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New Antitrust Bills Turn The Heat On Big Tech

New Antitrust Bills Turn The Heat On Big Tech

  • The proposed legislation is the most comprehensive attempt in decades to reform centuries-old antitrust laws.

In an exciting turn of events, the Democrats on the Antitrust Subcommittee, with support from the Republican side, have proposed several antitrust laws to curb the power of tech giants like Amazon, Apple, Facebook, and Google. Each of the five bills has multiple co-sponsors, including at least one from either party.

While it’s not uncommon to see a bipartisan congressional agreement, considering that Republicans and Democrats have previously found common ground on gun policy proposals, it sure isn’t a regular fixture. The five-package bill is a power move by the House of Democrats that would prohibit tech giants from discriminating against or acquiring potential competitors. The draft bills come after a year-long investigation into competition in digital markets, led by the Subcommittee on Antitrust, Commercial and Administrative Law. The committee’s Democratic staff submitted a 450-page report at the end of the probe.

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Five bills

Here’s the lowdown on the five bills:

  • Under the “Ending Platform Monopolies Act,” corporations would be prohibited from smothering smaller rivals and thwarting free and fair online competition. Major tech platforms like Facebook, Google, and Amazon would be restricted from owning or operating a business that presents a conflict of interest. The US Federal Trade Commission (FTC) had previously raised concerns about Amazon and Apple. The duo run their own platforms for sellers and developers, effectively undercutting competition by favouring their products or apps.
  • The “American Choice and Innovation Online Act” would prohibit firms from giving preferential treatment to their products and services on their platform over competitors. Additionally, it would prohibit dominant platforms from engaging in discriminatory behaviour, such as isolating a competitor who uses the platform and from using data collected on their services that are not publicly available.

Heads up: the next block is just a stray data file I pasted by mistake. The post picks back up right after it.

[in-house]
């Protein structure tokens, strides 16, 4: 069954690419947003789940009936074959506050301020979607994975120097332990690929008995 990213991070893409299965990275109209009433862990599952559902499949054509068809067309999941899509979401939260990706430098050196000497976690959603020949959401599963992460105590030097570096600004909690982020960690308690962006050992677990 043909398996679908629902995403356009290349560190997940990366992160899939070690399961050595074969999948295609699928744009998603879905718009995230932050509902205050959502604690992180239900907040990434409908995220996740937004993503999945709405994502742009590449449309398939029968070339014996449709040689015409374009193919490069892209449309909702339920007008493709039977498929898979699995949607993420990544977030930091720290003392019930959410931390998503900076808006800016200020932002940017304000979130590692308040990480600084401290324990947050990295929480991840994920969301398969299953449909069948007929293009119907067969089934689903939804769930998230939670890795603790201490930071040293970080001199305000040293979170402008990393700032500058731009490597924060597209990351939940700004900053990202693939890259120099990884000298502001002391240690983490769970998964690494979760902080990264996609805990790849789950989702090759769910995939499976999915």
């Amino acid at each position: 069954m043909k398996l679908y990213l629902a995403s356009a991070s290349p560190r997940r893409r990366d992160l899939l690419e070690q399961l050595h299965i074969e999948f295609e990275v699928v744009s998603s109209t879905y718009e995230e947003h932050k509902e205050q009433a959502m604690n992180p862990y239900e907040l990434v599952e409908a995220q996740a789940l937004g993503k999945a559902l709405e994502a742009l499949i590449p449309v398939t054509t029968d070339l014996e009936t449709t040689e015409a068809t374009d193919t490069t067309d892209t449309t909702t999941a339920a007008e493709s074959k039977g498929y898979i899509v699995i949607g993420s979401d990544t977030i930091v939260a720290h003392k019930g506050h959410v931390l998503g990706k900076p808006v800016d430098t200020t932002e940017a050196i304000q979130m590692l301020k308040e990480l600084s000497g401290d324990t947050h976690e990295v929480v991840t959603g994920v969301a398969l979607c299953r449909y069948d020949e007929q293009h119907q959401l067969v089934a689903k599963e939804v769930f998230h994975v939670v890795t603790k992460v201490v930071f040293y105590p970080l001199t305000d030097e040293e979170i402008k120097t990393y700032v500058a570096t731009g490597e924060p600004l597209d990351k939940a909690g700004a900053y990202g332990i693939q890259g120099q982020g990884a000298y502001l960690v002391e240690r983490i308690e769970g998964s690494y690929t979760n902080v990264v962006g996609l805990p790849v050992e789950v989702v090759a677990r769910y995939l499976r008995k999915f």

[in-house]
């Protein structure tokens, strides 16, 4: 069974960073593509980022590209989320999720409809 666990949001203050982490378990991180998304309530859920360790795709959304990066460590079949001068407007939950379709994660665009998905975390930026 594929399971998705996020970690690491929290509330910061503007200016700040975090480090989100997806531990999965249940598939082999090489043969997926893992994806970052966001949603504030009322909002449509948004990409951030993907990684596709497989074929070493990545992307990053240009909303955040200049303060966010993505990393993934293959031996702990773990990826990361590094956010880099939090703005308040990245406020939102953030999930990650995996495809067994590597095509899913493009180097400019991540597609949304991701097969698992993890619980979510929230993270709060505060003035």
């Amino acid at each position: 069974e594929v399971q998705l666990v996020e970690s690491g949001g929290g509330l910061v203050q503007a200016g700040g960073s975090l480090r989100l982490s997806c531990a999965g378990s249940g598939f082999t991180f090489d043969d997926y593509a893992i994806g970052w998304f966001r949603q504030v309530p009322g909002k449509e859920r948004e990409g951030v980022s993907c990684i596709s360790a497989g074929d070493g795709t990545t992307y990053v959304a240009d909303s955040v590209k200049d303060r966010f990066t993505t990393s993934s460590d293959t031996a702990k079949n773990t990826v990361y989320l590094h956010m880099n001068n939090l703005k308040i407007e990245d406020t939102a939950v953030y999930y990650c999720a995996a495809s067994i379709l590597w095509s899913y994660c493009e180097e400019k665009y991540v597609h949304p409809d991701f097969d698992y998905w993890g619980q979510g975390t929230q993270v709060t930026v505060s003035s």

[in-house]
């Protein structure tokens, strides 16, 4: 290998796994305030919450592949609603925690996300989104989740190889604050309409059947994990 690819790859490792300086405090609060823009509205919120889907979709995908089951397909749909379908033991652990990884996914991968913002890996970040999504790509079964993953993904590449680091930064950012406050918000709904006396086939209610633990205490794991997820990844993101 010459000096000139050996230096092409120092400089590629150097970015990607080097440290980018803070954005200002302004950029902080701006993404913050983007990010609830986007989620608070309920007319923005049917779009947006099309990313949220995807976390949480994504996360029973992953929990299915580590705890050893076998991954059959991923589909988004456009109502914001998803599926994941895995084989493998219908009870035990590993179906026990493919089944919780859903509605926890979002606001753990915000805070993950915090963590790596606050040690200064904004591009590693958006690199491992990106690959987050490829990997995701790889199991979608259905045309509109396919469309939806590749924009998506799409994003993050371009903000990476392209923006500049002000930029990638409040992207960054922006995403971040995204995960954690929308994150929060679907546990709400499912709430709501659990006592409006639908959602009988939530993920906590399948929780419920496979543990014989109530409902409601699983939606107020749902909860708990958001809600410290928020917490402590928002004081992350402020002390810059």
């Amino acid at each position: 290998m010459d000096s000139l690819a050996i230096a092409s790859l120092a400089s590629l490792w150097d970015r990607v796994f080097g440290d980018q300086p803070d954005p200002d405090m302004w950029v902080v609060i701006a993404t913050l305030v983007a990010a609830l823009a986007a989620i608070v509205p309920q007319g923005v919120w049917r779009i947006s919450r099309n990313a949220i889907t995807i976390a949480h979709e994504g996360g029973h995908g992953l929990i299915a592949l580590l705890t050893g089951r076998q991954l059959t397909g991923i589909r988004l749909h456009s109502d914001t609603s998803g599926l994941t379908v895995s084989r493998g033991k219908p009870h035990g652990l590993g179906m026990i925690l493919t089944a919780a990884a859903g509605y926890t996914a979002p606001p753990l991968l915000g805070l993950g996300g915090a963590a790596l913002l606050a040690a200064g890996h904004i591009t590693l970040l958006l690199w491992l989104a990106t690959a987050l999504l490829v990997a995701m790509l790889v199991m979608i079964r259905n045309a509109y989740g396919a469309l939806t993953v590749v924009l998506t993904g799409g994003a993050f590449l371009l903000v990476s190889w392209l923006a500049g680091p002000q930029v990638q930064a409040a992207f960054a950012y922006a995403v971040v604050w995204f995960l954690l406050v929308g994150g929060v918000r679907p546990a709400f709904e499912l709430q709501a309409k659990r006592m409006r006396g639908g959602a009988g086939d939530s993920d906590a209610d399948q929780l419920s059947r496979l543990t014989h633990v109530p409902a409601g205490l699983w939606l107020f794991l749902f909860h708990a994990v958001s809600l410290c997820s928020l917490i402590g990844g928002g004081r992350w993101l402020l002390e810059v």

• Regulators could veto dominant companies from acquiring would-be competitors under the “Platform Competition and Opportunity Act.”
  • “Augmenting Compatibility and Competition by Enabling Service Switching (ACCESS) Act” would lower the barrier of entry.
  • “Merger Filing Fee Modernization Act” would increase the fees companies pay to notify the Federal Trade Commission and Department of Justice Antitrust Division of large mergers with an aim to raise money for those agencies.

What it means for the tech giants

The five-bill package has provisions that would make it more difficult for dominant platforms to close merger deals, banning them from owning businesses that pose conflicts of interest. The proposed legislation is the most comprehensive attempt in decades to reform centuries-old antitrust laws. Tech monopolies like Facebook would now have a hard time expanding their footprint through acquiring the competition. “Augmenting Compatibility and Competition by Enabling Service Switching (ACCESS) Act” will counteract the social network market’s high entry barrier.

In the last 20 years, Google has purchased over 260 companies. The search giant has been the subject of antitrust investigations and enforcement actions in the past. Google has leveraged its search dominance to popularise the Chrome browser. Google emerged as the default setting across the mobile and desktop ecosystems through a combination of integration and contractual agreements, including owning Android, the world’s most popular mobile operating system. Through this, Google maintained its Search’s dominance even as mobile overtook desktop as the primary gateway to the Internet. Now, with the introduction of the “American Choice and Innovation Online Act,” dominant platforms would be prohibited from providing preferential treatment to their products and services on the platform. Thanks to “Platform Competition and Opportunity Act”, both Facebook and Google would find it hard to acquire would-be competitors.

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Apple owns and operates all mobile devices and does not licence iOS to third-party manufacturers. It also has high switching costs, ecosystem lock-in, and brand loyalty. As a result of Apple’s control over iOS, the company commands a lot of power over software distribution on iOS devices.

The Subcommittee investigated Amazon in June 2019 for its role as a gatekeeper for digital markets. The everything store wields sizable power over most third-party sellers and suppliers. With the “Ending Platform Monopolies Act,” corporations would be prohibited from dominating smaller competitors and preventing them from having a fair online marketplace competition. 

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